The genius of Geoffrey Bawa
The influence of Asia's ultimate guru of modern architecture, the late
Geoffrey Bawa, is evident in the way hotels, resorts, villas and even
ordinary homes are built, particularly in South-East Asia. JOHNNI WONG
travels to Colombo in search of Bawa's legacy and learns first-hand about
his achievements from his confidant.
THE demise of Sri Lankan architect Geoffrey Bawa at the age of 83 last year
ended the world's greatest talent in tropical modern architecture.
Fortunately, his ideas continue to flourish throughout Asia, including
In his lifetime, Bawa designed some 70 houses (of which 50 were built), and
35 hotels of which 20 were realised. His grand monuments include the
Parliament House at Kotte and other public institutions commissioned by the
Sri Lankan Government under different leaders.
Bawa's portfolio of work also encompasses industrial buildings, places of
worship, educational institutions and even public housing. In recognition of
his work, Bawa was bestowed the prestigious Aga Khan Award for Architecture
in 2001. This award is usually given in recognition of outstanding buildings
and Bawa is only among three individuals given this rare honour.
Bawa died on May 23 last year, exactly two months short of his birthday, at
his home and office referred to as "33rd Lane" in Colombo. He had been
mainly confined to his home after he suffered a second stroke in 1998.
But he made occasional visits to his famous country estate, Lunuganga. Like
his late brother, Bawa was a bachelor and thus left no surviving heirs.
He was born Geoffrey Manning Bawa, the younger of two boys in a Burgher
family, in Colombo on July 23, 1919. His father and grandfather were lawyers
and he also took up law at Cambridge University in London.
However, the young Geoffrey had no real love for law and later returned to
London to study architecture at the Architectural Association School. He
graduated and returned to his own country in 1957 to begin his career as an
architect at age 38.
Bawa's influence has been so profound that many of today's leading
architects in Asia unabashedly point to him as their guru when they build
modern structures with traditional features.
Certainly, even international talents like Jean-Michel Gathy, Kerry Hill and
Made Wijaya are influenced by Bawa.
Among Malaysian architects who are inspired by Bawa are Ken Yeang, Jimmy Lim
and Chen Voon Fee. Bawa himself took in many assistants and had many
collaborators in Sri Lanka who are now established talents in their own
Bawa didn't have many close friends and towards the end of his life, he
depended greatly on his principal assistant, Channa Daswatte, 38, to care
for him. Daswatte also implemented his ideas on the remaining commissioned
work undertaken by his firm, Geoffrey Bawa Associates.
Daswatte joined Bawa in 1991 and became a friend and confidant as well. As a
member of the Geoffrey Bawa Trust, Daswatte represented him in his affairs.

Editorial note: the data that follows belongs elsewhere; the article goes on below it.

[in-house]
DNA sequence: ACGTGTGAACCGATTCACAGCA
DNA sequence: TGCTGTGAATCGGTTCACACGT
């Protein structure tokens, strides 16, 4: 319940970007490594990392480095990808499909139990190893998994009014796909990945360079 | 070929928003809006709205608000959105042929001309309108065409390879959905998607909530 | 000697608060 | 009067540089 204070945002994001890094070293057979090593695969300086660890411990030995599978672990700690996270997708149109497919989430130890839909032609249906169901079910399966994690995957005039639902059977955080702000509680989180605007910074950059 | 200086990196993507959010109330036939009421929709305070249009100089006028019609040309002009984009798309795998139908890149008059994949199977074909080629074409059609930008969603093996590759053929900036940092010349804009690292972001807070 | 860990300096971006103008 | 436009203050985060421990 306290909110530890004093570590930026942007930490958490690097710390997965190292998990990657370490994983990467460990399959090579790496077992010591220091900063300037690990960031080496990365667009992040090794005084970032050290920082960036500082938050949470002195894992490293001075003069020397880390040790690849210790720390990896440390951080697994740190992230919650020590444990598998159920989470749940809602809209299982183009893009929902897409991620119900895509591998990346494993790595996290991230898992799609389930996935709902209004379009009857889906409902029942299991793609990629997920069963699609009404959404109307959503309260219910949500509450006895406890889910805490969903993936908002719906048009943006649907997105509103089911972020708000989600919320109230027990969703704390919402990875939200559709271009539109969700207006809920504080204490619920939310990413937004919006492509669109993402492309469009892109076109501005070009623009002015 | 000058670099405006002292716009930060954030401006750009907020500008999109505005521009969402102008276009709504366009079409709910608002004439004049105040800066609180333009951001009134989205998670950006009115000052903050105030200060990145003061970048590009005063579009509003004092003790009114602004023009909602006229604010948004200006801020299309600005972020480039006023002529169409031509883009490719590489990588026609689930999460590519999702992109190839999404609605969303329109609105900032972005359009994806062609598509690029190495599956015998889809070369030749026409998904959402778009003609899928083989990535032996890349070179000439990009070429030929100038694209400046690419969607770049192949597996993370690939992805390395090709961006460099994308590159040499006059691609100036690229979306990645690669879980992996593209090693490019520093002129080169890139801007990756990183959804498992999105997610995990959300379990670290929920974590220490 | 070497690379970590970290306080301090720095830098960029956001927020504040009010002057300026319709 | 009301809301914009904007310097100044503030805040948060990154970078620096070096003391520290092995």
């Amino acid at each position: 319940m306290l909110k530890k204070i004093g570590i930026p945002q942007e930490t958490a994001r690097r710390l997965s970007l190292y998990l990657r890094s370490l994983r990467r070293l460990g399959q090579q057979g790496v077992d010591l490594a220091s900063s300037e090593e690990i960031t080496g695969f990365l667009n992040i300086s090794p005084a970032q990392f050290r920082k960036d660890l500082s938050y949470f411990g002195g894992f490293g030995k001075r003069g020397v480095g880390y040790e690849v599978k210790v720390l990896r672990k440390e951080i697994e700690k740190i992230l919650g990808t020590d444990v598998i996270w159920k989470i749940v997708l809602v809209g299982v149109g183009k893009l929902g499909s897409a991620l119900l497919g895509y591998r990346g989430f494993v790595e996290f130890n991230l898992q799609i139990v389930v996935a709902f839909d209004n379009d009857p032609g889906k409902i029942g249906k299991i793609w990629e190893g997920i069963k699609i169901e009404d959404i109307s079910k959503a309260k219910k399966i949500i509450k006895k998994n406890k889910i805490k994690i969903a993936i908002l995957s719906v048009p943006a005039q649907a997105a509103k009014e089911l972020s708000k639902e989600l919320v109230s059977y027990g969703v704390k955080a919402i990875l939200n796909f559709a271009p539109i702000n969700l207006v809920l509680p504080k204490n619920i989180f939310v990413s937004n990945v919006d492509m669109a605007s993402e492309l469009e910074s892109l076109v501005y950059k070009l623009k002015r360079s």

When Prince Charles represented Britain at the 50th anniversary of Sri Lanka
's independence in February 1998, he made a side trip to Lunuganga to meet
Bawa, whom he admired.
It was Daswatte who showed the prince around the grounds as Bawa was in a
wheelchair. Soon after the prince's visit, Bawa suffered a second and
massive stroke on March 1 that left him paralysed.
It was also Daswatte who accepted the Aga Khan Award for Architecture on
Bawa's behalf in Syria.
With Bawa's death, the Trust has yet to decide what to do with the home and
office of Bawa at 33rd Lane, off Bagatalle Road.
The labyrinthine house actually comprises four small bungalows converted
into one property.
To people who may have only heard of Bawa's Lunuganga (see accompanying
story), it may seem that the country estate was his greatest claim to fame.
But Bawa was much, much more than that. His name is rightly mentioned in the
same breath as modernist architects such as Frank Lloyd Wright.
"Lunuganga is certainly a great modern Asian garden. I don't think there is
anything that compares to it," says Daswatte, when I meet him in Colombo.
He has his own architectural practice that he opened in 1999 together with
Murad Ismail. It was an accepted arrangement with Bawa for his assistants to
open their own private practice while still working under him.
What established Bawa's reputation in the field of architecture?
"His experimentation with local materials and skills to build modern
buildings. Obviously that's the tropical Asian style that started with
Geoffrey way back in the 1950s."
When Bawa built the ground-breaking Ena de Silva House in Sri Lanka in 1962,
there were no other such houses, perhaps in all of Asia, says Daswatte, who
studied architecture at the University of Moratuwa and University College,
"I don't think there were any house like that in tropical Asia, when
everybody else was building Corbusian blocks and so on.
"Geoffrey went round and said, 'Look, I want a modern house but I don't want
to build it like this.' And he began to use local materials and local skills
to build a very modern house but one that looked very much like part of the